Posts Tagged ‘Inversion Of Control’

Inversion of Control and StructureMap: Part 1

Tuesday, November 10th, 2009

I’ve been asked at work to provide some documentation to the other guys on the team around Inversion of Control and how we should be using StructureMap on our projects. Nothing in these upcoming blogs is revolutionary or new and there is nothing that you couldn’t from countless other sources but I thought I would share it anyway. I hope its of use.

What is StructureMap?

StructureMap is an Inversion Of Control container. There are a few out there but essentially they all do the same thing:

  • StructureMap
  • Windsor Castle
  • Spring.Net
  • AutoFac
  • Unity
  • Ninject

Before we delve too much into the specifics of StructureMap I thought we should start with a little refresher course on Dependency injection and Inversion of Control.

What is Inversion Of Control?

Consider the following code:


class Class1
{
   public void SomeMethod()
   {
      var class2 = new Class2();

      class2.SomeOtherMethod();
   }
}

Class1 is always (tightly) coupled to Class2. Even if we wrap Class2 with an interface we are still coupled to the concrete implementation of Class2. Because Class1 creates our implementation of IClass2


class Class1
{
   public void SomeMethod()
  {
     IClass2 class2 = new Class2();

     class2.SomeOtherMethod();
  }
}

How do we get around this coupling? If Class1 doesn’t create Class2 but is given an instance of an object that is already created using its interface then Class1 will no longer be coupled to Class2.

We can pass into Class1 whatever implementation of IClass2 we want it could be the real implementation of Class2 or it could be a mock object. It can be anything we want it to be we have total freedom now.

When a class no longer creates the dependant classes it requires to do its work but is given them this is called dependency injection. We can do this in two ways using either the  Constructor or using properties.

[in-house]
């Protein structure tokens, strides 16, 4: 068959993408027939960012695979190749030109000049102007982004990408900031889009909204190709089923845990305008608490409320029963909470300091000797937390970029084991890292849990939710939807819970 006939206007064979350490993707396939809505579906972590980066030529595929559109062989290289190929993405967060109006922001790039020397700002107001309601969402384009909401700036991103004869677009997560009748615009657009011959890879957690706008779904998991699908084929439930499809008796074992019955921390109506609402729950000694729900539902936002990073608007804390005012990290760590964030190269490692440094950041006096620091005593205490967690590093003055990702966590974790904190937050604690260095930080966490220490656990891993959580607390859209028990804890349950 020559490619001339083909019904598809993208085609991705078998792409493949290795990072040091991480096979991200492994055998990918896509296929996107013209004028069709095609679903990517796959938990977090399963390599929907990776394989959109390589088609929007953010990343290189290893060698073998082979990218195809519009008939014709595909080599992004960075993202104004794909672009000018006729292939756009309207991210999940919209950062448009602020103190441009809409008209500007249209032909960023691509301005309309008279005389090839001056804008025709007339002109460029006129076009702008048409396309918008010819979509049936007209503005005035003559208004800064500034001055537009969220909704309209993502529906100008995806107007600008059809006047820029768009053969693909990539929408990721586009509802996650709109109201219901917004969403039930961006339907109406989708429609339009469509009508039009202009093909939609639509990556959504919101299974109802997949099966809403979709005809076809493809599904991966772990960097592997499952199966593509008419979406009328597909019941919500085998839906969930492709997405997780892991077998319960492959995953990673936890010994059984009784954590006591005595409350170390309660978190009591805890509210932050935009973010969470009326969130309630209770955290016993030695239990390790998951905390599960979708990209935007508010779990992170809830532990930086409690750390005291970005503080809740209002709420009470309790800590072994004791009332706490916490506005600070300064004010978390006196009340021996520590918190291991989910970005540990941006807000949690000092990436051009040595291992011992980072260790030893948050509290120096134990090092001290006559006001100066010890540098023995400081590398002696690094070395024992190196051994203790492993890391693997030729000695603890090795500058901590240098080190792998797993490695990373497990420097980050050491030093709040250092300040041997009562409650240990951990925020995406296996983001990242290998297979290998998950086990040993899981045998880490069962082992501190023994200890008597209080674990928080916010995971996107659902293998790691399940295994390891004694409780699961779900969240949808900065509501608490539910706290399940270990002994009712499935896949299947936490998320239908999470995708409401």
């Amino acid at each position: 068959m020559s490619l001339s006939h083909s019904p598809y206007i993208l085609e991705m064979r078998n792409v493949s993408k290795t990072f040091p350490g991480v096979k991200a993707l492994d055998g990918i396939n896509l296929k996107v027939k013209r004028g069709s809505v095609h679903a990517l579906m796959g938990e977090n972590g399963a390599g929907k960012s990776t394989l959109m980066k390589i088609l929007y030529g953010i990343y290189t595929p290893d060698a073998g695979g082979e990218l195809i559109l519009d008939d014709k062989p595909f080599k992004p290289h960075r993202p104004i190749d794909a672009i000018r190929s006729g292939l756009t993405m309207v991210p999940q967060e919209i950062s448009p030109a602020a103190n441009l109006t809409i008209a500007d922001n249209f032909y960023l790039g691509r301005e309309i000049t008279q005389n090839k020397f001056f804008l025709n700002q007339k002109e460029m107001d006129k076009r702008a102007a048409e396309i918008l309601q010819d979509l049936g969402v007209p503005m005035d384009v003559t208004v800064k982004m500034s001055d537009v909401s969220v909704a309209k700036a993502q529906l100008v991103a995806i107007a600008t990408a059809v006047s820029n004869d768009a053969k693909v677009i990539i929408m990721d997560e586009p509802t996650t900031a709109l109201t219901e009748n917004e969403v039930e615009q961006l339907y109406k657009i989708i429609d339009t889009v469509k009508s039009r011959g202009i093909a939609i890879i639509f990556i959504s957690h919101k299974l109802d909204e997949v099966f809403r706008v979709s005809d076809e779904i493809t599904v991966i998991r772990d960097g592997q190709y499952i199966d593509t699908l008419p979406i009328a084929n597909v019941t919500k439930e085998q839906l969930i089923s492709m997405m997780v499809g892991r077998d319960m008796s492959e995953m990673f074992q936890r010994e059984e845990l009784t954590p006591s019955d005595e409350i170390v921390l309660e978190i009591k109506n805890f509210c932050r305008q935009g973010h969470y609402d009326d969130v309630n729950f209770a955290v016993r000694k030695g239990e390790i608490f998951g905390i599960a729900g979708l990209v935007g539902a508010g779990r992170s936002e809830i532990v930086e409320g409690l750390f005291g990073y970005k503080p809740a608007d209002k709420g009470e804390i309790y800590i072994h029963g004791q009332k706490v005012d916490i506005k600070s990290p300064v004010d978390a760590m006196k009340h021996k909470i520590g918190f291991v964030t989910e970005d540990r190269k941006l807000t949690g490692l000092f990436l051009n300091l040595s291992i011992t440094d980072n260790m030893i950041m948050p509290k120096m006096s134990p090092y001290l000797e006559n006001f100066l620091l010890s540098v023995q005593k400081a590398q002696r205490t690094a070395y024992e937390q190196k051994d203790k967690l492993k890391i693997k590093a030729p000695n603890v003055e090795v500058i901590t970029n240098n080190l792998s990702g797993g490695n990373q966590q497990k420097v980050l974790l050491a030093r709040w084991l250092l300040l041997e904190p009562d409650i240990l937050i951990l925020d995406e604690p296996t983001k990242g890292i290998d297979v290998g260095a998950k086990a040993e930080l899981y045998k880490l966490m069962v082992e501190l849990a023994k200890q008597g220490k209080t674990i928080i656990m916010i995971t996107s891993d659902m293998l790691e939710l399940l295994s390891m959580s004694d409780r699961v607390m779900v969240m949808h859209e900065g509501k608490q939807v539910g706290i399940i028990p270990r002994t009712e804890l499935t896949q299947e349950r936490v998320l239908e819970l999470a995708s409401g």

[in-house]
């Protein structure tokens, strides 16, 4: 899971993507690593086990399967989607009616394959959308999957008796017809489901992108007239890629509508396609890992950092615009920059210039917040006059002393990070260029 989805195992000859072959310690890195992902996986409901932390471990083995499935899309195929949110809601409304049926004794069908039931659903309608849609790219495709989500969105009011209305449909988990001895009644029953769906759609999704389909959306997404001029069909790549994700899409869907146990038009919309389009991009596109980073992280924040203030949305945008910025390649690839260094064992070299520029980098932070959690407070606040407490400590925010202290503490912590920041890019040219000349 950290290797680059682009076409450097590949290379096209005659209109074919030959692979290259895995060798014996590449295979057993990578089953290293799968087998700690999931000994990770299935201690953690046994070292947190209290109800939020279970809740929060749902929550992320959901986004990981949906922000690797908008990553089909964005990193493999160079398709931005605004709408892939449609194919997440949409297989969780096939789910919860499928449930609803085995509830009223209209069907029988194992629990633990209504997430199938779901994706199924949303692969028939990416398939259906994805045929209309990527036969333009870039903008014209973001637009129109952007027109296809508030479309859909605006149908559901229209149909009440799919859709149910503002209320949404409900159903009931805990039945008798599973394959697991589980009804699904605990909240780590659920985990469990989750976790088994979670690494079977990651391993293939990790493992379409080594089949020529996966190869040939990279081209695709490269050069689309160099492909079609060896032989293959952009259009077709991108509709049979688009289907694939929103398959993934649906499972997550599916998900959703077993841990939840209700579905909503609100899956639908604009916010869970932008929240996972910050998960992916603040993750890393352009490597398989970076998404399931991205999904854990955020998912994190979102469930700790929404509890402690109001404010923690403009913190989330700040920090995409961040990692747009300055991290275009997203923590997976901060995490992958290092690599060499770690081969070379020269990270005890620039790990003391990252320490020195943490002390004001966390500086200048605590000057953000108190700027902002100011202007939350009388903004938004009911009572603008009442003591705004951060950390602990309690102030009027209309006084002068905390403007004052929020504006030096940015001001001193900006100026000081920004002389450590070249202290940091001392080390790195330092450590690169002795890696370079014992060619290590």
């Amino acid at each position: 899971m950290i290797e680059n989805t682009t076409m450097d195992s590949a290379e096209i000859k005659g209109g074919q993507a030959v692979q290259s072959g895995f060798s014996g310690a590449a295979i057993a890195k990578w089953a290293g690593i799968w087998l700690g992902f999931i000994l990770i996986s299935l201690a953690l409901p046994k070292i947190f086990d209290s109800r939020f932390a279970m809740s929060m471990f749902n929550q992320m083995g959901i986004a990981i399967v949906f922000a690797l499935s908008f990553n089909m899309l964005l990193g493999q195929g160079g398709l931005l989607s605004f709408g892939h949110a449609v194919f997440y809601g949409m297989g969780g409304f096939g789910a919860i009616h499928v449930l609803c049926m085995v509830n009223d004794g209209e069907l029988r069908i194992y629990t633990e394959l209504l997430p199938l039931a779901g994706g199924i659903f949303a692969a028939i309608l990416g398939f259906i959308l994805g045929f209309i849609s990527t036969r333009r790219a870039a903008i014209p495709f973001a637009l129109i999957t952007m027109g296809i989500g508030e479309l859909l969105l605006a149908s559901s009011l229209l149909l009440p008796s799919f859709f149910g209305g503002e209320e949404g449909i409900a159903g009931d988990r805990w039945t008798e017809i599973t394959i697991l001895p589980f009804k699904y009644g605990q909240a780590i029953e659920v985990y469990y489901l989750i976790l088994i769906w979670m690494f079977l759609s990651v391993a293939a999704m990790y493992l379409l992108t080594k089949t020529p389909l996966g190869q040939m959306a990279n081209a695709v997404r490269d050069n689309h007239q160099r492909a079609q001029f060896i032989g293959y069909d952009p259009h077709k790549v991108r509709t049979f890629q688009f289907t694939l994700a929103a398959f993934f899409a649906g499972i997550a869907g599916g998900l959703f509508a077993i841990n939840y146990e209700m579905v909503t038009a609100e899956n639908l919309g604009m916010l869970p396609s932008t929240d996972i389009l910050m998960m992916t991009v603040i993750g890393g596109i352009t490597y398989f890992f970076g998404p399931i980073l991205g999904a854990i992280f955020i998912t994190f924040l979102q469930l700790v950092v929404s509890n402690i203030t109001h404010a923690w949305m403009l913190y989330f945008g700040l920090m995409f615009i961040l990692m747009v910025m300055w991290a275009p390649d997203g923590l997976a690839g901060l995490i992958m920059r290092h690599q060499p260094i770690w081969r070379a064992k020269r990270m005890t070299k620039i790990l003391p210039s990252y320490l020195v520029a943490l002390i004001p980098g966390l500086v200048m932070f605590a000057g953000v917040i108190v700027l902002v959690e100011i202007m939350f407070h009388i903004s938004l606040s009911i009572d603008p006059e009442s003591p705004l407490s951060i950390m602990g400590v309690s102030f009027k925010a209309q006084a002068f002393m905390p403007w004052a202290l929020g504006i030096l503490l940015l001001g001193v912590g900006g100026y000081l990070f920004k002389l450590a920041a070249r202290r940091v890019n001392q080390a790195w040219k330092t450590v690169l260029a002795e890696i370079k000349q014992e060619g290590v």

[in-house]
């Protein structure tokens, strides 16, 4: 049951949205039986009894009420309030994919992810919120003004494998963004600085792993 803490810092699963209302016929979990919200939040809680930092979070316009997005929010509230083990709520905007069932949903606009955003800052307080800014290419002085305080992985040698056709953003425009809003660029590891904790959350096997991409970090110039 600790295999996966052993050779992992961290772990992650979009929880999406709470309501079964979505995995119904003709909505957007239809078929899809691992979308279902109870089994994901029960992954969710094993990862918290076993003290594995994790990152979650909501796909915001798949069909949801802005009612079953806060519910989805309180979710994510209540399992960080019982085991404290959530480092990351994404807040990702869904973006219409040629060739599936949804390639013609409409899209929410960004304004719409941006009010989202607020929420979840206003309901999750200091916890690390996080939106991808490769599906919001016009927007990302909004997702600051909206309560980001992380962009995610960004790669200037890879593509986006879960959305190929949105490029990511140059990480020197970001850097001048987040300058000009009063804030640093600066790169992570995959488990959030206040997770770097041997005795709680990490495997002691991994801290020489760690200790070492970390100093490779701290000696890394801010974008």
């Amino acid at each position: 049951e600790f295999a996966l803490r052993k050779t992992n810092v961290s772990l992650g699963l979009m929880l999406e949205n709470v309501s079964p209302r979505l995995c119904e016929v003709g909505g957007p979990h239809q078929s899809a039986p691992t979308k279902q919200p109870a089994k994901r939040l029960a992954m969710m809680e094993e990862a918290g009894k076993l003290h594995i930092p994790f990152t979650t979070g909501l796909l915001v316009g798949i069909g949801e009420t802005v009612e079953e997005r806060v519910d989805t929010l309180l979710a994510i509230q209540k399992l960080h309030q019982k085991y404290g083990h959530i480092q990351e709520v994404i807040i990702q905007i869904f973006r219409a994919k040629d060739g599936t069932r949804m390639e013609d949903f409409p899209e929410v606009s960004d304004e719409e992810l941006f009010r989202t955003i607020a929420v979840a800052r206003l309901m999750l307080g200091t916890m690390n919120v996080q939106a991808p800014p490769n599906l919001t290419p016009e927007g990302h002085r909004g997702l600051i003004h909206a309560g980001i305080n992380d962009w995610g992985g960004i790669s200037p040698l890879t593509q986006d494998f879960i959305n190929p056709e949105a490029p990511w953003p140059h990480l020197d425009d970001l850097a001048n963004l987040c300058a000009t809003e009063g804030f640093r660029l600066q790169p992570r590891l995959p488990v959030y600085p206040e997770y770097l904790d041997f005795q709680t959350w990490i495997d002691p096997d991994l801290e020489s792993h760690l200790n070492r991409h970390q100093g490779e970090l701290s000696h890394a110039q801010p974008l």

In general constructor injection is the preferred approach, although there are times when you will need to use property injection. Class1 below has been refactored so that we now use constructor injection.


class Class1
{
   private readonly IClass2 _class2;

   public Class1(IClass2 class2)
   {
      _class2 = class2;
   }

   public void SomeMethod()
   {
      _class2.SomeOtherMethod();
   }
}

Poor Man’s Dependency Injection

So if we don’t create our dependencies in our classes anymore where do we create them? One solution is to use what is known as poor man’s dependency injection (PMDI), which is a technique where we incorporate two constructors on our class. One that injects our dependencies in through the constructor and a default constructor that creates the concrete implementations of our dependencies for us.

In our normal code we would use the default constructor but in our tests we would inject our mocks in through the testing constructor. See our refactored Class1 with that uses poor man’s dependency injection implemented.


// Testing Constructor – our dependencies can be
// injected using this constructor.
public Class1(IClass2 class2)
{
   _class2 = class2;
}

// Default Constructor – Our dependencies are created
// using this constructor.
public Class1():this(new Class2())
{
}

PMDI is great for implementing inversion of control for legacy code as it provides you with a way to decouple your code and test whilst limiting the extent of your refactoring because you are keeping your existing (default) constructor and hence are not breaking any existing code that depends on that class.

Why Don’t We Use Poor Man’s Dependency Injection All The Time?

Poor man’s dependency injection work’s ok, on smaller projects and as I said with legacy code. However what you find is that on larger projects with complex dependency graphs things can get out of control pretty fast and things can start hurting.

Consider the following scenario: ClassA has a dependency on ClassB, which in turn has a dependency on ClassC which in turn has a dependency on ClassD… ok you get the idea..All of a sudden the constructor for ClassA looks like this:

class ClassA
{
   public ClassA():this(new ClassB(new ClassC(new ClassD(new ClassE()))))   {}

   public ClassA(IClassB classB){}
}

Pretty ugly isn’t it. all the other classes would have equally nasty and complex constructors also. Now consider what would happen if I changed the signature of ClassE so that it now took an connection string.  This would mean that I would have to change the constructors on Classes A, B, C and D. Now all of a sudden dependency injection doesn’t seem like such a great idea and you want to strangle the guy that first ever suggested using it…and remember this is only for a trivial example.

IOC Container To The Rescue

An IOC container such as StructureMap handles these complexities and does all the heavy lifting for you.

The container knows about your interfaces and the concrete classes that implement those interfaces. It knows how to instantiate your objects in your domain and resolve their dependencies for you. It doesn’t matter how complex the dependency graph is any more because your IOC container will do it all for you. Once you start delving into IOC containers you realize that they can do loads of other cool things too but I’ll save that for later..